Thesis: Nutrient inputs and reef productivity: Sources, transport and biogeochemical transformation in a macrotidal tropical ecosystem
The purpose of this study is to identify the dominant sources of external nutrients to fringing reef communities in the coastal west Kimberley region, their temporal variability, and their relationship to reef productivity in a hydrodynamically complex environment. This cross-disciplinary study will be conducted at multiple spatial scales, from in situ reef-scale nutrient uptake measurements (on Tallon Island, Buccaneer Archipelago) to region-scale hydrodynamic modelling (of King Sound).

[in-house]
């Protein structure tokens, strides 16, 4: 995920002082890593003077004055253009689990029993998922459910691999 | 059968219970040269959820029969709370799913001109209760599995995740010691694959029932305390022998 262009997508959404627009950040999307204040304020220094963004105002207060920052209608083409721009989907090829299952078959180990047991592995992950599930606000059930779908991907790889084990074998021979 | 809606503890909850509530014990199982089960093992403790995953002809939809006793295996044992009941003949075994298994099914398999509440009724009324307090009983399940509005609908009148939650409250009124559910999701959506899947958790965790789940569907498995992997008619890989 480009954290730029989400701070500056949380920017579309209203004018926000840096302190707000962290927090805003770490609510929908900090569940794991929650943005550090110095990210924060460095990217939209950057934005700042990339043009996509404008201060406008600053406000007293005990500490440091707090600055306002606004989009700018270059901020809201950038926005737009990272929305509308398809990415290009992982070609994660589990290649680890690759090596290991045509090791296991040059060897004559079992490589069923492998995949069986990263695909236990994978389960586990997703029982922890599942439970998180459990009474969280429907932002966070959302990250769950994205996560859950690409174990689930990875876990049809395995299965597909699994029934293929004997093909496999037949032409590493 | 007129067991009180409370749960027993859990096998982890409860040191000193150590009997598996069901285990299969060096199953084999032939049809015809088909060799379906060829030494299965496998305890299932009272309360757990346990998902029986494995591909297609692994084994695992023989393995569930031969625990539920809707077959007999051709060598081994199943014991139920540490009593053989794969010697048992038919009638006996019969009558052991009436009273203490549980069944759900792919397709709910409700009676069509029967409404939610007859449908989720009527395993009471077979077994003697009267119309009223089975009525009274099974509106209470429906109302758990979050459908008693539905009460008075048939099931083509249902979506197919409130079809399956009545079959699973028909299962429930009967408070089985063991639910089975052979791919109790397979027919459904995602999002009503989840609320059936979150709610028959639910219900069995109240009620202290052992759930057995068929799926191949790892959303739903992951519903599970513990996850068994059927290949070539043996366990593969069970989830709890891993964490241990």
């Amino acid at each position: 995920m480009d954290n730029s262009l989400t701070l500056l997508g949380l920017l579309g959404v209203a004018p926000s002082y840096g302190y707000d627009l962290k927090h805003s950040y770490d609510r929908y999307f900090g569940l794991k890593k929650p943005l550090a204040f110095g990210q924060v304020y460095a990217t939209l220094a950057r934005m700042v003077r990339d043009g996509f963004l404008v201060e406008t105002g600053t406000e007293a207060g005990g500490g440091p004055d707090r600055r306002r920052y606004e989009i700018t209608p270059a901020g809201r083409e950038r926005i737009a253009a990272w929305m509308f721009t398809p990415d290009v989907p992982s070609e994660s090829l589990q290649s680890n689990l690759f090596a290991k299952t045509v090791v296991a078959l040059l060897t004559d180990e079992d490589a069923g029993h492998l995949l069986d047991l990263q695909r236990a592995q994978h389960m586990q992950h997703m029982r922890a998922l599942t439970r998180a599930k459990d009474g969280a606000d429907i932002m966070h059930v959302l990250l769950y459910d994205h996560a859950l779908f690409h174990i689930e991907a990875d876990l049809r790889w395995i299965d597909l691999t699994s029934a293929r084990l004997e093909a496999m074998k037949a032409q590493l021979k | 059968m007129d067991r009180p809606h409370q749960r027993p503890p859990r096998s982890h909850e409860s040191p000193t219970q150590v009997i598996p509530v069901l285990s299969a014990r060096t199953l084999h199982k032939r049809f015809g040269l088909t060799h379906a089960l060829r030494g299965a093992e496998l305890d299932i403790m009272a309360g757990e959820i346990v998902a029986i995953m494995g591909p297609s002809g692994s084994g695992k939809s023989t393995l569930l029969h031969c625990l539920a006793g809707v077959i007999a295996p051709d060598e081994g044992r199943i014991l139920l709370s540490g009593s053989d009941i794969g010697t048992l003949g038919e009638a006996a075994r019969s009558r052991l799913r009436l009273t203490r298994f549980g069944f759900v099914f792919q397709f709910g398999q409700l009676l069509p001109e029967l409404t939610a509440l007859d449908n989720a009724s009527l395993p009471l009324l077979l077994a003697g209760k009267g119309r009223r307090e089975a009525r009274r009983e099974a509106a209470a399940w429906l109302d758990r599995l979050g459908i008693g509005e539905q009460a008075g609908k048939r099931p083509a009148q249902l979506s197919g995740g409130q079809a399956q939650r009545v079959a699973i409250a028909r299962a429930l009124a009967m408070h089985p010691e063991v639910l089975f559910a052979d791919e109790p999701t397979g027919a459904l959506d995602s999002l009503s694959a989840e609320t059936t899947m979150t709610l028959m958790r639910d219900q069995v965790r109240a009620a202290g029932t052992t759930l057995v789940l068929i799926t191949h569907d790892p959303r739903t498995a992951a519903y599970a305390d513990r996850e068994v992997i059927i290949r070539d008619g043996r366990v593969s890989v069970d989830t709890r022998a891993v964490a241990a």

Why my research is important
The productivity and ecosystem functions of reefs are ultimately linked to environmental factors including hydrodynamic regime and nutrient concentrations. While reefs have been relatively well-studied compared to other marine ecosystems, most in situ work on reef biogeochemistry has thus far occurred in oligotrophic, wave-dominated systems. Few studies focus on pristine reefs that also receive terrestrial nutrient inputs. This work will extend our understanding of reef biogeochemistry in the unique setting of the coastal Kimberley region and answer pressing questions regarding the connection of pristine reefs to terrestrial inputs and the effect of large environmental gradients on reef productivity.